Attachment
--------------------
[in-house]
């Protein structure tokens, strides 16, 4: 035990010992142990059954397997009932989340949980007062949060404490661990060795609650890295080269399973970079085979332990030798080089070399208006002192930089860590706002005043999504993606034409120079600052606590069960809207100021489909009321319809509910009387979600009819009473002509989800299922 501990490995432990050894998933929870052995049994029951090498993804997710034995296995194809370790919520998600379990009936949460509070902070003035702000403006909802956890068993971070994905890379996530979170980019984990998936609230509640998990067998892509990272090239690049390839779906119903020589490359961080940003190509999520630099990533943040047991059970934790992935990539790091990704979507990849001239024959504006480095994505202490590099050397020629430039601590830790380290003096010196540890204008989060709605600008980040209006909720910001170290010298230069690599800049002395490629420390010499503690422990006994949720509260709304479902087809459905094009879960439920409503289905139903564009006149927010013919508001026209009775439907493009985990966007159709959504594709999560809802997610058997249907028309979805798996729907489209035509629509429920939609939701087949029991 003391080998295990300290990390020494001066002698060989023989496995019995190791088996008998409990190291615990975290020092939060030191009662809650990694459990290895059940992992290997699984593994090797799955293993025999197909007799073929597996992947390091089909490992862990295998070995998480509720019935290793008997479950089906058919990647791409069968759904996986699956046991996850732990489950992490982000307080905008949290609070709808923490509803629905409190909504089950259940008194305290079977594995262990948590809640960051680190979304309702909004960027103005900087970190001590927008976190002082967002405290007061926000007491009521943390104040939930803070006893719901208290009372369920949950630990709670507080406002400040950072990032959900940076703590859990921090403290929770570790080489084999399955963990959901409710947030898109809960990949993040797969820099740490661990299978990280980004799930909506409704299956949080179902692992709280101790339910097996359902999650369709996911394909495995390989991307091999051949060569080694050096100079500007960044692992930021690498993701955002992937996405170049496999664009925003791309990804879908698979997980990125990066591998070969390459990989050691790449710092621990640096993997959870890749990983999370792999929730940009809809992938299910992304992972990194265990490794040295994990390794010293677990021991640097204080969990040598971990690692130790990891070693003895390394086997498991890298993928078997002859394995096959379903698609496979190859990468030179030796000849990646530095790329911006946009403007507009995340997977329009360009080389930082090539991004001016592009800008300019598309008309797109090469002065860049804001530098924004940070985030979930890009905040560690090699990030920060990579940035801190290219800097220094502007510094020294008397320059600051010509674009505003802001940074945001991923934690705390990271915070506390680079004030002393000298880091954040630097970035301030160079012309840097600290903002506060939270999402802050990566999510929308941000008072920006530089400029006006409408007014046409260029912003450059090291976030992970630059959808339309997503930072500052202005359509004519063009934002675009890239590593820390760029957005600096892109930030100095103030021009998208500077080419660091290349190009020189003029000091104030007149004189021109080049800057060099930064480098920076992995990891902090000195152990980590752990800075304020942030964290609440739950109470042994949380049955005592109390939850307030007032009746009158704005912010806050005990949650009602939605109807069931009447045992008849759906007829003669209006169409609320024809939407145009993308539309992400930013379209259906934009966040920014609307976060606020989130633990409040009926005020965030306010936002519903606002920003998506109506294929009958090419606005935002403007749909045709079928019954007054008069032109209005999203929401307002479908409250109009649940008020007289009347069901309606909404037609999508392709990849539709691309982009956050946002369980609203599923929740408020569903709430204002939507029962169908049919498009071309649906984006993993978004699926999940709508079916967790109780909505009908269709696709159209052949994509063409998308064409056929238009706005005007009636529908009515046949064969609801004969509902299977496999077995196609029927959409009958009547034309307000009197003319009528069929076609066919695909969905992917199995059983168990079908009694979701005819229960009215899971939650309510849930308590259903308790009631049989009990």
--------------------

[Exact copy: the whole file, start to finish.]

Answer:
[in-house]
């Protein structure tokens, strides 16, 4: 035990010992142990059954397997009932989340949980007062949060404490661990060795609650890295080269399973970079085979332990030798080089070399208006002192930089860590706002005043999504993606034409120079600052606590069960809207100021489909009321319809509910009387979600009819009473002509989800299922 501990490995432990050894998933929870052995049994029951090498993804997710034995296995194809370790919520998600379990009936949460509070902070003035702000403006909802956890068993971070994905890379996530979170980019984990998936609230509640998990067998892509990272090239690049390839779906119903020589490359961080940003190509999520630099990533943040047991059970934790992935990539790091990704979507990849001239024959504006480095994505202490590099050397020629430039601590830790380290003096010196540890204008989060709605600008980040209006909720910001170290010298230069690599800049002395490629420390010499503690422990006994949720509260709304479902087809459905094009879960439920409503289905139903564009006149927010013919508001026209009775439907493009985990966007159709959504594709999560809802997610058997249907028309979805798996729907489209035509629509429920939609939701087949029991 003391080998295990300290990390020494001066002698060989023989496995019995190791088996008998409990190291615990975290020092939060030191009662809650990694459990290895059940992992290997699984593994090797799955293993025999197909007799073929597996992947390091089909490992862990295998070995998480509720019935290793008997479950089906058919990647791409069968759904996986699956046991996850732990489950992490982000307080905008949290609070709808923490509803629905409190909504089950259940008194305290079977594995262990948590809640960051680190979304309702909004960027103005900087970190001590927008976190002082967002405290007061926000007491009521943390104040939930803070006893719901208290009372369920949950630990709670507080406002400040950072990032959900940076703590859990921090403290929770570790080489084999399955963990959901409710947030898109809960990949993040797969820099740490661990299978990280980004799930909506409704299956949080179902692992709280101790339910097996359902999650369709996911394909495995390989991307091999051949060569080694050096100079500007960044692992930021690498993701955002992937996405170049496999664009925003791309990804879908698979997980990125990066591998070969390459990989050691790449710092621990640096993997959870890749990983999370792999929730940009809809992938299910992304992972990194265990490794040295994990390794010293677990021991640097204080969990040598971990690692130790990891070693003895390394086997498991890298993928078997002859394995096959379903698609496979190859990468030179030796000849990646530095790329911006946009403007507009995340997977329009360009080389930082090539991004001016592009800008300019598309008309797109090469002065860049804001530098924004940070985030979930890009905040560690090699990030920060990579940035801190290219800097220094502007510094020294008397320059600051010509674009505003802001940074945001991923934690705390990271915070506390680079004030002393000298880091954040630097970035301030160079012309840097600290903002506060939270999402802050990566999510929308941000008072920006530089400029006006409408007014046409260029912003450059090291976030992970630059959808339309997503930072500052202005359509004519063009934002675009890239590593820390760029957005600096892109930030100095103030021009998208500077080419660091290349190009020189003029000091104030007149004189021109080049800057060099930064480098920076992995990891902090000195152990980590752990800075304020942030964290609440739950109470042994949380049955005592109390939850307030007032009746009158704005912010806050005990949650009602939605109807069931009447045992008849759906007829003669209006169409609320024809939407145009993308539309992400930013379209259906934009966040920014609307976060606020989130633990409040009926005020965030306010936002519903606002920003998506109506294929009958090419606005935002403007749909045709079928019954007054008069032109209005999203929401307002479908409250109009649940008020007289009347069901309606909404037609999508392709990849539709691309982009956050946002369980609203599923929740408020569903709430204002939507029962169908049919498009071309649906984006993993978004699926999940709508079916967790109780909505009908269709696709159209052949994509063409998308064409056929238009706005005007009636529908009515046949064969609801004969509902299977496999077995196609029927959409009958009547034309307000009197003319009528069929076609066919695909969905992917199995059983168990079908009694979701005819229960009215899971939650309510849930308590259903308790009631049989009990």